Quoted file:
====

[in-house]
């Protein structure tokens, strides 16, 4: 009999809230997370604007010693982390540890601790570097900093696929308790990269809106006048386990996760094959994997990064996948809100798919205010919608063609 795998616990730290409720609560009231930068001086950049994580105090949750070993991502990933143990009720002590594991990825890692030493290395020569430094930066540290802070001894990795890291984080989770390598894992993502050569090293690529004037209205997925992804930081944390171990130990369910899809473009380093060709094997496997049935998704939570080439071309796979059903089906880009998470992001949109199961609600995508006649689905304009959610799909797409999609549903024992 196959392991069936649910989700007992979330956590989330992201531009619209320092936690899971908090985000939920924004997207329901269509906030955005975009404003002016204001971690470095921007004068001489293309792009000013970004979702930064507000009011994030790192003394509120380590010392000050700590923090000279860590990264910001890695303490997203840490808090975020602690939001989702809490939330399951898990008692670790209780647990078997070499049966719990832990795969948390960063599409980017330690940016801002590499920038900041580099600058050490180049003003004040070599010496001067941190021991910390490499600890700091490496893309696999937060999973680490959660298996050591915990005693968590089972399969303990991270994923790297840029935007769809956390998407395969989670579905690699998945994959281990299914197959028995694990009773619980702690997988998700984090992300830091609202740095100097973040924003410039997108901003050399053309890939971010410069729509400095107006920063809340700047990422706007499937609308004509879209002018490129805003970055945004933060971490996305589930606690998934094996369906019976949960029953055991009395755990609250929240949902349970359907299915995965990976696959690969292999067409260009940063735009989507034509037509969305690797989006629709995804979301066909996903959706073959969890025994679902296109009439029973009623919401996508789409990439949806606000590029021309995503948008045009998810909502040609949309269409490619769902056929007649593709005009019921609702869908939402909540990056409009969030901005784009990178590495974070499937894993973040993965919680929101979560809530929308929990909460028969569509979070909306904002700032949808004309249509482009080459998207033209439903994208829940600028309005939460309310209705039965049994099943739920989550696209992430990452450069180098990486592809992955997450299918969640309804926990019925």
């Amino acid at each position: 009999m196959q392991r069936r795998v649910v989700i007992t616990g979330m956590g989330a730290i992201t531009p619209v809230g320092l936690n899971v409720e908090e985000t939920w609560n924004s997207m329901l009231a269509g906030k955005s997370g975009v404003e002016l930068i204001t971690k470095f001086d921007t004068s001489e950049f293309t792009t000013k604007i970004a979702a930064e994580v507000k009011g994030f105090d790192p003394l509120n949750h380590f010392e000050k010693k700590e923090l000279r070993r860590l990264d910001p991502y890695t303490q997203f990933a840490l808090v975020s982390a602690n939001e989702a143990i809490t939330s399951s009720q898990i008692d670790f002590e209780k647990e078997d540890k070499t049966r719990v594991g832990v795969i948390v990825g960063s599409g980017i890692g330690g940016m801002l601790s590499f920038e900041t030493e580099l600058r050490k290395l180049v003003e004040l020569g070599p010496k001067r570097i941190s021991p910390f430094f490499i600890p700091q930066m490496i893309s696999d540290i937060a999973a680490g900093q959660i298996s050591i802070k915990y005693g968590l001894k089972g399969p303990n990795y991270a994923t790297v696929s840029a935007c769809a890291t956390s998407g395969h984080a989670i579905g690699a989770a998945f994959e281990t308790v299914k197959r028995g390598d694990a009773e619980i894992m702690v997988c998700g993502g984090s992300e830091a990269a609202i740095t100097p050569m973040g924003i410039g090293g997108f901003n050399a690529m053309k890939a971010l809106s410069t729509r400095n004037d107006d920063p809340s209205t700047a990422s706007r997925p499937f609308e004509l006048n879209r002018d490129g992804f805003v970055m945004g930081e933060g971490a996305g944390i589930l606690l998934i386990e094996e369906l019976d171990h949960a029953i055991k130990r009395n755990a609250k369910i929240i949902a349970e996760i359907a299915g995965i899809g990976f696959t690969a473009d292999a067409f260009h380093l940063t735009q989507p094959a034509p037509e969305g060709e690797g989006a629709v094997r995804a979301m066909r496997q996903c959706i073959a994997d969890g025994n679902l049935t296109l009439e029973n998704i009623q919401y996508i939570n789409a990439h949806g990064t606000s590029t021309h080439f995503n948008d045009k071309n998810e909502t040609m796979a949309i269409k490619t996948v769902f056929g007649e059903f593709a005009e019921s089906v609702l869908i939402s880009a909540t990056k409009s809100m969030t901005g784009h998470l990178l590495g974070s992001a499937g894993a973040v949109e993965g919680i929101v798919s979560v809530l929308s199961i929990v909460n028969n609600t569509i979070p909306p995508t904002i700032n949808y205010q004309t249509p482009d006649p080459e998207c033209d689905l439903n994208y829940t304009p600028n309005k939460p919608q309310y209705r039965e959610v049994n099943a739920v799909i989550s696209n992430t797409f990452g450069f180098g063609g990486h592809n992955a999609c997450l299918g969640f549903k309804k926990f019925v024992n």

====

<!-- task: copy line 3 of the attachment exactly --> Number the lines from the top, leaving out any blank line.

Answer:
């Amino acid at each position: 009999m196959q392991r069936r795998v649910v989700i007992t616990g979330m956590g989330a730290i992201t531009p619209v809230g320092l936690n899971v409720e908090e985000t939920w609560n924004s997207m329901l009231a269509g906030k955005s997370g975009v404003e002016l930068i204001t971690k470095f001086d921007t004068s001489e950049f293309t792009t000013k604007i970004a979702a930064e994580v507000k009011g994030f105090d790192p003394l509120n949750h380590f010392e000050k010693k700590e923090l000279r070993r860590l990264d910001p991502y890695t303490q997203f990933a840490l808090v975020s982390a602690n939001e989702a143990i809490t939330s399951s009720q898990i008692d670790f002590e209780k647990e078997d540890k070499t049966r719990v594991g832990v795969i948390v990825g960063s599409g980017i890692g330690g940016m801002l601790s590499f920038e900041t030493e580099l600058r050490k290395l180049v003003e004040l020569g070599p010496k001067r570097i941190s021991p910390f430094f490499i600890p700091q930066m490496i893309s696999d540290i937060a999973a680490g900093q959660i298996s050591i802070k915990y005693g968590l001894k089972g399969p303990n990795y991270a994923t790297v696929s840029a935007c769809a890291t956390s998407g395969h984080a989670i579905g690699a989770a998945f994959e281990t308790v299914k197959r028995g390598d694990a009773e619980i894992m702690v997988c998700g993502g984090s992300e830091a990269a609202i740095t100097p050569m973040g924003i410039g090293g997108f901003n050399a690529m053309k890939a971010l809106s410069t729509r400095n004037d107006d920063p809340s209205t700047a990422s706007r997925p499937f609308e004509l006048n879209r002018d490129g992804f805003v970055m945004g930081e933060g971490a996305g944390i589930l606690l998934i386990e094996e369906l019976d171990h949960a029953i055991k130990r009395n755990a609250k369910i929240i949902a349970e996760i359907a299915g995965i899809g990976f696959t690969a473009d292999a067409f260009h380093l940063t735009q989507p094959a034509p037509e969305g060709e690797g989006a629709v094997r995804a979301m066909r496997q996903c959706i073959a994997d969890g025994n679902l049935t296109l009439e029973n998704i009623q919401y996508i939570n789409a990439h949806g990064t606000s590029t021309h080439f995503n948008d045009k071309n998810e909502t040609m796979a949309i269409k490619t996948v769902f056929g007649e059903f593709a005009e019921s089906v609702l869908i939402s880009a909540t990056k409009s809100m969030t901005g784009h998470l990178l590495g974070s992001a499937g894993a973040v949109e993965g919680i929101v798919s979560v809530l929308s199961i929990v909460n028969n609600t569509i979070p909306p995508t904002i700032n949808y205010q004309t249509p482009d006649p080459e998207c033209d689905l439903n994208y829940t304009p600028n309005k939460p919608q309310y209705r039965e959610v049994n099943a739920v799909i989550s696209n992430t797409f990452g450069f180098g063609g990486h592809n992955a999609c997450l299918g969640f549903k309804k926990f019925v024992n």